The consultation period for the draft standards remains open, until 1 March 2024 and feedback received during this phase will be taken into consideration. Once these standards are finalised, their implementation will still depend on the necessary legislation being approved. Once enacted, these finalised standards are expected to apply to specific entities for annual reporting periods beginning on or after 1 July 2024.


These new rules require more than just a compliance-based mindset or last-minute tactical response. It’s both a catalyst and an opportunity for companies to respond positively to a decarbonising economy. Boards should determine what changes are required to business strategy and how to improve their value proposition to investors while meeting broader stakeholder expectations.

The new disclosure goes beyond merely reporting greenhouse gas (GHG) emissions. It obliges companies to comprehend the financial impact of climate risk on their operations. Additionally, these disclosures furnish many of the essential components needed to develop credible transition plans towards environmental sustainability.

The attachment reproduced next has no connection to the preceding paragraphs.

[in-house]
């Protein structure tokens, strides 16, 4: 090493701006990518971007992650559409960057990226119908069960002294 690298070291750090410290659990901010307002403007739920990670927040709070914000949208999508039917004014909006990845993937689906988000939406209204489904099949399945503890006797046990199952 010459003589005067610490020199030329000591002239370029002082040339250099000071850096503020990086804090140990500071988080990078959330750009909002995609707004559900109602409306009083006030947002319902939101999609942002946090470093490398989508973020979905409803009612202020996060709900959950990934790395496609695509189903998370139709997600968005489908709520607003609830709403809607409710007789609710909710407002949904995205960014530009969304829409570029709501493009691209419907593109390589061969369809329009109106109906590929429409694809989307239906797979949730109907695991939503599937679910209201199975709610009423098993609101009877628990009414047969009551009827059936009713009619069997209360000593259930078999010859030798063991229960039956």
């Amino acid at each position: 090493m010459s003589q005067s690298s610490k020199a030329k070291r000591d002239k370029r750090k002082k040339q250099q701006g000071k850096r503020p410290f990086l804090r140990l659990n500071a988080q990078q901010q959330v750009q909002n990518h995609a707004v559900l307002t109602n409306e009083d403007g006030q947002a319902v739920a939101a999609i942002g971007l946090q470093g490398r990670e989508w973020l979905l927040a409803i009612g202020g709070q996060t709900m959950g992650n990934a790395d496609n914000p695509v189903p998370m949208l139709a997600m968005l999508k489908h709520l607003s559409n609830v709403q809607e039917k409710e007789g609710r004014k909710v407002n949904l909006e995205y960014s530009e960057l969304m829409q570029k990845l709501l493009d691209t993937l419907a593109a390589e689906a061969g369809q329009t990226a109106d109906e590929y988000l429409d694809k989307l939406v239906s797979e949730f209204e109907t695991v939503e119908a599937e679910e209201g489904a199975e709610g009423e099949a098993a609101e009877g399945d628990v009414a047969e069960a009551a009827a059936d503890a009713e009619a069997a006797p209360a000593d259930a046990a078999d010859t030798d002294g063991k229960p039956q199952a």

And it won’t be easy.

For many companies, this will be a significant challenge, owing to constraints in resources and capacity, coupled with the lack of access to high-quality data necessary for precisely measuring emissions throughout their value chain.

With the relatively brief timeframe for implementation, time is a critical factor. Companies must swiftly evaluate their reporting requirements and assess whether they possess the necessary capabilities and resources to meet these expanded disclosure obligations.

Moreover, companies must approach this task with a strategy that extends beyond mere compliance with mandatory requirements. It’s crucial for them to maintain credibility with their diverse stakeholders and to steer clear of practices that could be construed as greenwashing, especially in light of the Australian Securities and Investments Commission’s (ASIC) increasing scrutiny in this area.[3]